Gov. Rick Scott added some tension to the feud between the House and Senate over priority legislation Monday and endorsed Senate President Joe Negron’s proposal to build a deep-water storage reservoir south of Lake Okeechobee on existing state lands to reduce the need to discharge polluted water into fragile estuaries.
“This is a big step toward protecting our pristine environment,” the governor said in a rare press conference on a pending legislative issue. “This additional storage, in conjunction with our currently planned projects around the lake, will help reduce harmful discharges to the estuaries in South Florida.”
But the governor also added a new condition, saying he also wants to find $200 million in state money to loan the federal government to accelerate improvements to the aging and vulnerable Herbert Hoover Dike around the lake so that it is completed in 2022 instead of 2025 — a priority of the sugar industry and his appointees to the South Florida Water Management District.
“I believe we have the resources to do both — to invest $200 million to fix the dike and I believe in the A2 storage reservoir,” Scott said, adding he would “work hard to get the money back” after lending it. “I’m tired of waiting for the federal government and I believe, in contrast to the Obama administration, I have a partner in the White House.”
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Scott’s support is a breakthrough for Negron, who wants the state to spend $750 million to build the reservoir to store and clean water before it is released into the Everglades, and to avoid toxic discharges into the St. Lucie and Caloosahatchee rivers. The bill, SB 10, was passed 36-3 in the Senate but has yet to get a hearing in the House, which did not schedule it as expected this week.
The proposal has been resisted by the farming community in the Everglades Agricultural Area and the sugar industry, which doesn’t want active farm land taken out of production.
Negron said he appreciated the governor’s support but also said he doesn’t trust the federal government to pay the state back.
“There is no question that repairs to the Herbert Hoover Dike are needed to ensure the safety of communities south of the lake,” Negron said in a statement. “I do have some concern that if Florida advances funds to complete the rehabilitation of the Herbert Hoover Dike, the federal government will not repay our state. I want to make sure we do not spend hundreds of millions of dollars of general revenue funds on what is unquestionably a federal responsibility.”
Sen. Rob Bradley, the Fleming Island Republican who has shepherded the bill through the Senate, met with Scott early Monday and said the announcement was “a huge step forward in bringing this in for a landing.”
“The legislative process is about compromise, and I look at the governor’s statement today as nothing other than a positive development,” he said. “Everybody doesn’t get everything in this process. ... We now have the governor’s endorsement. All we need is our House partners to get on board.”
Bradley said it is unclear where the governor wants lawmakers to get the money for the loan and how the state will get paid back.
“That is a federal responsibility, of course, and it’s important the federal government maintain its responsibilities,” he said. “They own the dike, maintain the dike. They built the dike, and it is their responsibility.”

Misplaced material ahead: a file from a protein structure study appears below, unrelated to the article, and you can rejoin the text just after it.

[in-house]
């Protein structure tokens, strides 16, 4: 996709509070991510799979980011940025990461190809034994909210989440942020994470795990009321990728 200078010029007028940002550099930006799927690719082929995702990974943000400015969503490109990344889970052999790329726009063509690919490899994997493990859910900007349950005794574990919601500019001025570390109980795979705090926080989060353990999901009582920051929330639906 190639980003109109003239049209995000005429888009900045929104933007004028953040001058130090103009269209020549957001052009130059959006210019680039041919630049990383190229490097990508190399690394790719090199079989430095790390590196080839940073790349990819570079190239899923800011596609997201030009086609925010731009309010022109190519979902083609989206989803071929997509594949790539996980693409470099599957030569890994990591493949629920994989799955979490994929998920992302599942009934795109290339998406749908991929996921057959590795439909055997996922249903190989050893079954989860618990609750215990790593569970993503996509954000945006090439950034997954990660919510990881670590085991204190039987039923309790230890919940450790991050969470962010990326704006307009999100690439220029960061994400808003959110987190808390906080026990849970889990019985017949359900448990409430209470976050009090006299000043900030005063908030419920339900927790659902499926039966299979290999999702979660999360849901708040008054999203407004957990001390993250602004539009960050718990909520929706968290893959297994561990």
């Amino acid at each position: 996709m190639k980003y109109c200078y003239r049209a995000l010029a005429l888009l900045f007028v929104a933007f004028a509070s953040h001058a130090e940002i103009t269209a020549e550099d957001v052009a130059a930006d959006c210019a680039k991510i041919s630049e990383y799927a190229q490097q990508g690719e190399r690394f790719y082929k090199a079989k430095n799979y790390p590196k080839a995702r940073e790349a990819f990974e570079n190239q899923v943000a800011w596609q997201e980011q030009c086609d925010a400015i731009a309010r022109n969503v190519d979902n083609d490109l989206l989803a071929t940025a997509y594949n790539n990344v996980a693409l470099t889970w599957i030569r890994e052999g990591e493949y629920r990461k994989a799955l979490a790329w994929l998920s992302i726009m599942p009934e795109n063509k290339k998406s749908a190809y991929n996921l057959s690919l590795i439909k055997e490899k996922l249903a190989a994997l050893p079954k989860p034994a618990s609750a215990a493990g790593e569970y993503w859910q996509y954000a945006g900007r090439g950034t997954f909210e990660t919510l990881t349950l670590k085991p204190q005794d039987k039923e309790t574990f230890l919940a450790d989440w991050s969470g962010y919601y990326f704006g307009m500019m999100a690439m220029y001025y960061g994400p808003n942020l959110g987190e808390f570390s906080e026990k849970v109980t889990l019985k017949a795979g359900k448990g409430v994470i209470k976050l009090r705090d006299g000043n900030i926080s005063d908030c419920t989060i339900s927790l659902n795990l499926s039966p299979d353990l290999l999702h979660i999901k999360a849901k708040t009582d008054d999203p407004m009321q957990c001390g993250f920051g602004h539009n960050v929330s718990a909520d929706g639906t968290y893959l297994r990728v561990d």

Scott added what Negron has emphasized, that money for the project not be taken from existing restoration projects.
“Also, it is important to me that whatever is passed does not impact any person’s job,” he said. And embracing the position of House Speaker Richard Corcoran, the governor said: “We have dedicated record funding toward Everglades restoration, and I am confident we have the funds available to get these projects done without taking on more debt.”
Bradley said the Senate plan does not call for bonding in the first year but leaves open the door for bonding in future years to pay for land under the state’s existing bonding authority. Bradley said he wants to see how the governor envisions the plan working without that.
“We need to see the cash flow,” he said.
With three weeks to go this session, the comments were the first time Scott has been willing to weigh in on the proposal as the issue has pitted residents and farmers in the agricultural areas against residents and businesses in coastal communities that endured a summer of toxic algae last year.
Both sides commended the governor, with the sugar and agricultural industry highlighting his call for accelerated dike repairs and environmental groups encouraged by his endorsement of the southern reservoir.
“Anytime, with three weeks remaining and you can get a comment from the governor, that’s progress,” said Eric Eikenberg, executive director of the Everglades Foundation. “The good news is, this ties into a number of steps he’s already acted upon.”
He cited the governor’s support in 2011 for the water clean-up projects known as Restoration Strategies, and his signing the Legacy Florida bill last year to dedicate $200 million a year for land acquisition to avoid polluted discharges.
“Gov. Scott is exhibiting tremendous leadership,” said Ryan Duffy, spokesman for Florida Sugarcane Farmers. “...We support not taking any additional private farmland out of production and we support saving jobs. We will continue to work with legislative leaders to develop a bill we hope to be able to support.”
The governor’s political committee has accepted $425,000 from U.S. Sugar — and $300,000 from sugar companies since January. The governor said he has not spoken to the sugar industry about Negron’s proposal.
Mary Ellen Klas: meklas@meklas@MiamiHerald.com and @MaryEllenKlas